I wanna hear it, too! and yes, this is good suspense-building.Delete
Thank you kindly.Delete
"It tastes bad. Talking to you. That doesn't make a lot of sense, but it's true." Poetry in every dimension.Delete
"I'd beat the story into you with a bat..." Love it.Delete
the dust-devil madness :)Delete
I ALWAYS wanna hear a story I never heard before! (grins)Delete
[I don't know where my comment went, so I'm posting it again. If the original turns up, well, that's fine 'cause I meant that shit.]Delete
I just adore your poetic rage. After my extended absence, I really see your talent getting even sharper and deliciously dangerous. Fucking beautiful, man.
Thanks, lady. :) I'm glad you're back!Delete
Now you know you have to tell it !!ReplyDelete
Day's young... (thanks!) :)Delete
The moon rose cold and silver that April night, the night of my memories. As the month could not decide whether to be spring or winter, so my beloved could not decide whether to be in or out of love.ReplyDelete
I’d brought my tent and backpack, food to last a week, and a notebook, and nothing else. I had escaped to the safest place I knew: The wilderness. There was a valley, with a hot spring and a creek, and with silence broken only by creatures who did not know my name. My grandfather had discovered the place some decades ago, and swore me to secrecy before he showed it to me.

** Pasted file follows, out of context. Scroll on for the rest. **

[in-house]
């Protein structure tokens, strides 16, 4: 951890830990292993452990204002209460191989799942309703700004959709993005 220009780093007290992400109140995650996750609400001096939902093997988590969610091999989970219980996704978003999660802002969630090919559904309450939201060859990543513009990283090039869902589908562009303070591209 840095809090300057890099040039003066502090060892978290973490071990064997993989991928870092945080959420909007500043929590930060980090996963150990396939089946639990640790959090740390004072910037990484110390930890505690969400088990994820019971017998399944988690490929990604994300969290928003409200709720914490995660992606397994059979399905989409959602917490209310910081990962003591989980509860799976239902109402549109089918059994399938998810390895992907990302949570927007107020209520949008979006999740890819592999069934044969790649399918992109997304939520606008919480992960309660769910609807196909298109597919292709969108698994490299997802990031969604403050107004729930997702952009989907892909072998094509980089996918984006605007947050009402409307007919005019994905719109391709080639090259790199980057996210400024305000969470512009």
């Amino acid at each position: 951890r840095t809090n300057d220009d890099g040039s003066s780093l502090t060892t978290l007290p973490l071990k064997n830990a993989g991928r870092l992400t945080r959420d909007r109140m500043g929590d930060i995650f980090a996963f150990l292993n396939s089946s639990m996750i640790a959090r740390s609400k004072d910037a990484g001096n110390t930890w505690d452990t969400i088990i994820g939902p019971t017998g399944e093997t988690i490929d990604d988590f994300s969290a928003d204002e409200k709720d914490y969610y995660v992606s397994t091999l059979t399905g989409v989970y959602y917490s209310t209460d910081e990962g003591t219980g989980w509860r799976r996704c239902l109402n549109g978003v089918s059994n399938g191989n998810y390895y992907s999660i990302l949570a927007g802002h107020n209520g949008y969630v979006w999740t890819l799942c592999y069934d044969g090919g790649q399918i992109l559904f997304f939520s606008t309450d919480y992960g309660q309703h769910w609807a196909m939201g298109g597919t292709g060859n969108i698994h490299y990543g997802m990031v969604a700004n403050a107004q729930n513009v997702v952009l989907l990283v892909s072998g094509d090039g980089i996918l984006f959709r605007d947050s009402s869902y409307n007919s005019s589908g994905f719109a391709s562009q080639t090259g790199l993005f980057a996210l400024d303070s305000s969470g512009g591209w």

Though the hike was not a hard or long one, I was tired. Perhaps more weary than tired, but my eyes grew heavy as I tended the embers of the fire on which I had made dinner.
My eyes searched the heavens for the constellations my grandfather had taught me. Sirius and his dog. The Big Dipper, pointing to the North Star. And through the middle of it all, the ribbon of stars we call the Milky Way. The nearly full moon continued its rise and its bright light washed the lesser stars from view, though I knew they still were there.